With unemployment down in February to 8.9% from 9.0% in January, having fallen 0.9% since November 2010, and the U.S. consumer credit charge-offs declining for the fifth consecutive month of improvement by another 32 basis points (bps) to 8.05%, the Conference Board also has some good news. Its Leading Economic Index for the U.S. increased 0.8% in February to 113.4, following a 0.1 percent increase in January, and a 1.0 percent increase in December. This continues an upward trend that began last September on the index, which should gain more momentum in the coming months and is about 16.0% above March 2009 figures to stay at an all-time historical high.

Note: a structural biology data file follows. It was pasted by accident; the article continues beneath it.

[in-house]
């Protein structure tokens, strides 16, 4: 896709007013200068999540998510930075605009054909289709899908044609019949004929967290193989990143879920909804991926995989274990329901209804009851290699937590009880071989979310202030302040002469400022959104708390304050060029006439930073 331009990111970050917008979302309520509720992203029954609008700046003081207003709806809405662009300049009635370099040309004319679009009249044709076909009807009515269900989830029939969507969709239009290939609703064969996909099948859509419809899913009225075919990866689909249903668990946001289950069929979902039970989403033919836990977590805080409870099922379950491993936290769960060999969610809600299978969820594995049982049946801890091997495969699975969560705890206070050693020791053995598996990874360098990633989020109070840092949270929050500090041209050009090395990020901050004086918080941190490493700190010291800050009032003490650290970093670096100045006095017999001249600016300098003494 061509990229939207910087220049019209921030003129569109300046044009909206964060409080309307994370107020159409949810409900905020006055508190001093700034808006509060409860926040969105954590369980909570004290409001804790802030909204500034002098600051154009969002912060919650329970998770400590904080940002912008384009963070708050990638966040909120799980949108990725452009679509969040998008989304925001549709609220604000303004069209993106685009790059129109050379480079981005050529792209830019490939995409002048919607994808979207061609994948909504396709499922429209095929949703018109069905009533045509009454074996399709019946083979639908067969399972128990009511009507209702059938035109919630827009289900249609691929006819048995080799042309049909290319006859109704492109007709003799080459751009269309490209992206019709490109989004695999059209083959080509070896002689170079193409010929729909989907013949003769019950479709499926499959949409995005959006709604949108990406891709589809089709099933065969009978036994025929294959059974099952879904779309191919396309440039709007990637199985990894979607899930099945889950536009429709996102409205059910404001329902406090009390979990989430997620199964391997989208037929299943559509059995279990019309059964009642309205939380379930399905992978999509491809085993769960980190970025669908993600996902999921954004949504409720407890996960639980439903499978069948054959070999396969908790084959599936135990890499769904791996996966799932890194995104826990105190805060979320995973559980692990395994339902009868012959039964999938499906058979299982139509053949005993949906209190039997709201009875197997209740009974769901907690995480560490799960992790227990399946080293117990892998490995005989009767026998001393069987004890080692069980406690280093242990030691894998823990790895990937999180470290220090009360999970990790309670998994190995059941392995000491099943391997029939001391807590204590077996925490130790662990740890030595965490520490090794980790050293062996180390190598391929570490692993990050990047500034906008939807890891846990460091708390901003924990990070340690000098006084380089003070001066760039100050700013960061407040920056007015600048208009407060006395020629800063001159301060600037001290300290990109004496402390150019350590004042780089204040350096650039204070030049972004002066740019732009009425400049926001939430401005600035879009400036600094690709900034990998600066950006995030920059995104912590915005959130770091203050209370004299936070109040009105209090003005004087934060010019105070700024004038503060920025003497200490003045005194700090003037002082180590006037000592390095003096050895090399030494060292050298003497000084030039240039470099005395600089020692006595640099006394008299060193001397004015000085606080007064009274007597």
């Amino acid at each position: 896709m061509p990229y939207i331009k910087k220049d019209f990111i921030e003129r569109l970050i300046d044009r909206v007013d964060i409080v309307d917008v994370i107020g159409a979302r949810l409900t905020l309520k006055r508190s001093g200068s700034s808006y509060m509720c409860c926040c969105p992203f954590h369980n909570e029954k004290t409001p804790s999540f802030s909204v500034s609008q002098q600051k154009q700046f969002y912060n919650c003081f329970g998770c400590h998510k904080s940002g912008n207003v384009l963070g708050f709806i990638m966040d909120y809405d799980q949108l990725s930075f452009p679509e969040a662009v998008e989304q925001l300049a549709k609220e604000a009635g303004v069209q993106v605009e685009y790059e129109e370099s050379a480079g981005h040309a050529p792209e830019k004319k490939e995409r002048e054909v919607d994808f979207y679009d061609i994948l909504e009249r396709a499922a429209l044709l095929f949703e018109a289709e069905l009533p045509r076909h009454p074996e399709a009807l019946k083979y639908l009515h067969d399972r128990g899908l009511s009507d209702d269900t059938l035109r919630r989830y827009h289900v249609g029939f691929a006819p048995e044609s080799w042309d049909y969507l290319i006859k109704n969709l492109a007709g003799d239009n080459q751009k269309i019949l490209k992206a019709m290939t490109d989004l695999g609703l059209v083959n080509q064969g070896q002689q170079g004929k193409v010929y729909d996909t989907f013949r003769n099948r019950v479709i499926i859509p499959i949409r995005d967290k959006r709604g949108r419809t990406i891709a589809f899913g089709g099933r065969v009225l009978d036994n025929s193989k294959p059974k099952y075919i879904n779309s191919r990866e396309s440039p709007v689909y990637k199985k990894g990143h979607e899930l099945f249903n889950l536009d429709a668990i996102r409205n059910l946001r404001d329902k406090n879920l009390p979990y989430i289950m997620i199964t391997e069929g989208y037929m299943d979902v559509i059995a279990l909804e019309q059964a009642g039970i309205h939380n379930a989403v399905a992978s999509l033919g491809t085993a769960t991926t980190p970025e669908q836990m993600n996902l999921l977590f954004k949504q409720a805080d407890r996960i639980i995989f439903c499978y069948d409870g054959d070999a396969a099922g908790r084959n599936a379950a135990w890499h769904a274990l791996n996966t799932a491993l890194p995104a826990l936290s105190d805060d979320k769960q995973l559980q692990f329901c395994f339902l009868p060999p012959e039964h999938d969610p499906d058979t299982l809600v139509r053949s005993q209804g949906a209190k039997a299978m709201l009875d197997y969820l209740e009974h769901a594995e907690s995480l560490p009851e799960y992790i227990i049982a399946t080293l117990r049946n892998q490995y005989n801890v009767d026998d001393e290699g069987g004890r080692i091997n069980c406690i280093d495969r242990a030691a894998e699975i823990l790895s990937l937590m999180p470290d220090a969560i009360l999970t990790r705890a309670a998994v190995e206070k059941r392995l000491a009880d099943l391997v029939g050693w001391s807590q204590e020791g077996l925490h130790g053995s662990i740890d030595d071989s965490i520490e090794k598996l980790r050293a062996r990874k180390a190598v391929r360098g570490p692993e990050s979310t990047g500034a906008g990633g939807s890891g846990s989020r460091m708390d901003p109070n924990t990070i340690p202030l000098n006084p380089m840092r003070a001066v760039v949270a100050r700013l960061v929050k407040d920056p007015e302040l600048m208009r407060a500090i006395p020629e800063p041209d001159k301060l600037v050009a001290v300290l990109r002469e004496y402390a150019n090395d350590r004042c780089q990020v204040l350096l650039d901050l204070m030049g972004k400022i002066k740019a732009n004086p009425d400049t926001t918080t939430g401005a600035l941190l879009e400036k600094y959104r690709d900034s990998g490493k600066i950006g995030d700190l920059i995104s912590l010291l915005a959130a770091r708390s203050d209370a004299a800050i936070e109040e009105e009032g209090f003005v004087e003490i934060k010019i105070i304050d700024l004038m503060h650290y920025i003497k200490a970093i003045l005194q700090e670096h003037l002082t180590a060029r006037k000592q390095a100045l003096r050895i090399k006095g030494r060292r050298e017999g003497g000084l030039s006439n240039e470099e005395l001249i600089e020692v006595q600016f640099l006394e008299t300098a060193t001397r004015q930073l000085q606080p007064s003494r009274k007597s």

Strongly indicating an improving economy, the improved index coincides with card defaults having hit their lowest levels since February 2009, down 29% since the year ago period with a 30% drop from its peak during September 2009, and its improving Coincident Economic Index (CEI) for the U.S. The CEI was up 0.2% in February to 102.5 (2004 = 100), following a 0.3% increase in January, and a 0.3% increase in December, but is still only about 3.0% above June 2009 figures when the recession ended (CardFlash Library, 2011-03-14).